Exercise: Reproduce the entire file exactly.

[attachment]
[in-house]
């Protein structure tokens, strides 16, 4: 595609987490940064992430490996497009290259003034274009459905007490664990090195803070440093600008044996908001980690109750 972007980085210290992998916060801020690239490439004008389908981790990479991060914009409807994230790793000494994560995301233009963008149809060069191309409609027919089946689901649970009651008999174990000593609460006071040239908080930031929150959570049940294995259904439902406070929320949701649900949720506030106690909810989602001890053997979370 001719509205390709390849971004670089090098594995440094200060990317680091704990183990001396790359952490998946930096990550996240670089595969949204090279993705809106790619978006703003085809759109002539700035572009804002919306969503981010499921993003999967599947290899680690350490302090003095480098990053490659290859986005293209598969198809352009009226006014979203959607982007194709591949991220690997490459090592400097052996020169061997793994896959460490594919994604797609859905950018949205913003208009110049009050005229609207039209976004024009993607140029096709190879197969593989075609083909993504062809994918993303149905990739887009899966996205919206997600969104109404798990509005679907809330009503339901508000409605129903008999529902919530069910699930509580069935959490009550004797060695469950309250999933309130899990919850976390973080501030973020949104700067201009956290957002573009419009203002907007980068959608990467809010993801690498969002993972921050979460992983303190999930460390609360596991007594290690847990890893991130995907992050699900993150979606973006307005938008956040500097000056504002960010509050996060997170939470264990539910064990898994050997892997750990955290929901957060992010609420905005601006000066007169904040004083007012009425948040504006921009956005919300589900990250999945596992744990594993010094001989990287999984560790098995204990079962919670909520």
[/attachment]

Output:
[in-house]
């Protein structure tokens, strides 16, 4: 595609987490940064992430490996497009290259003034274009459905007490664990090195803070440093600008044996908001980690109750 972007980085210290992998916060801020690239490439004008389908981790990479991060914009409807994230790793000494994560995301233009963008149809060069191309409609027919089946689901649970009651008999174990000593609460006071040239908080930031929150959570049940294995259904439902406070929320949701649900949720506030106690909810989602001890053997979370 001719509205390709390849971004670089090098594995440094200060990317680091704990183990001396790359952490998946930096990550996240670089595969949204090279993705809106790619978006703003085809759109002539700035572009804002919306969503981010499921993003999967599947290899680690350490302090003095480098990053490659290859986005293209598969198809352009009226006014979203959607982007194709591949991220690997490459090592400097052996020169061997793994896959460490594919994604797609859905950018949205913003208009110049009050005229609207039209976004024009993607140029096709190879197969593989075609083909993504062809994918993303149905990739887009899966996205919206997600969104109404798990509005679907809330009503339901508000409605129903008999529902919530069910699930509580069935959490009550004797060695469950309250999933309130899990919850976390973080501030973020949104700067201009956290957002573009419009203002907007980068959608990467809010993801690498969002993972921050979460992983303190999930460390609360596991007594290690847990890893991130995907992050699900993150979606973006307005938008956040500097000056504002960010509050996060997170939470264990539910064990898994050997892997750990955290929901957060992010609420905005601006000066007169904040004083007012009425948040504006921009956005919300589900990250999945596992744990594993010094001989990287999984560790098995204990079962919670909520």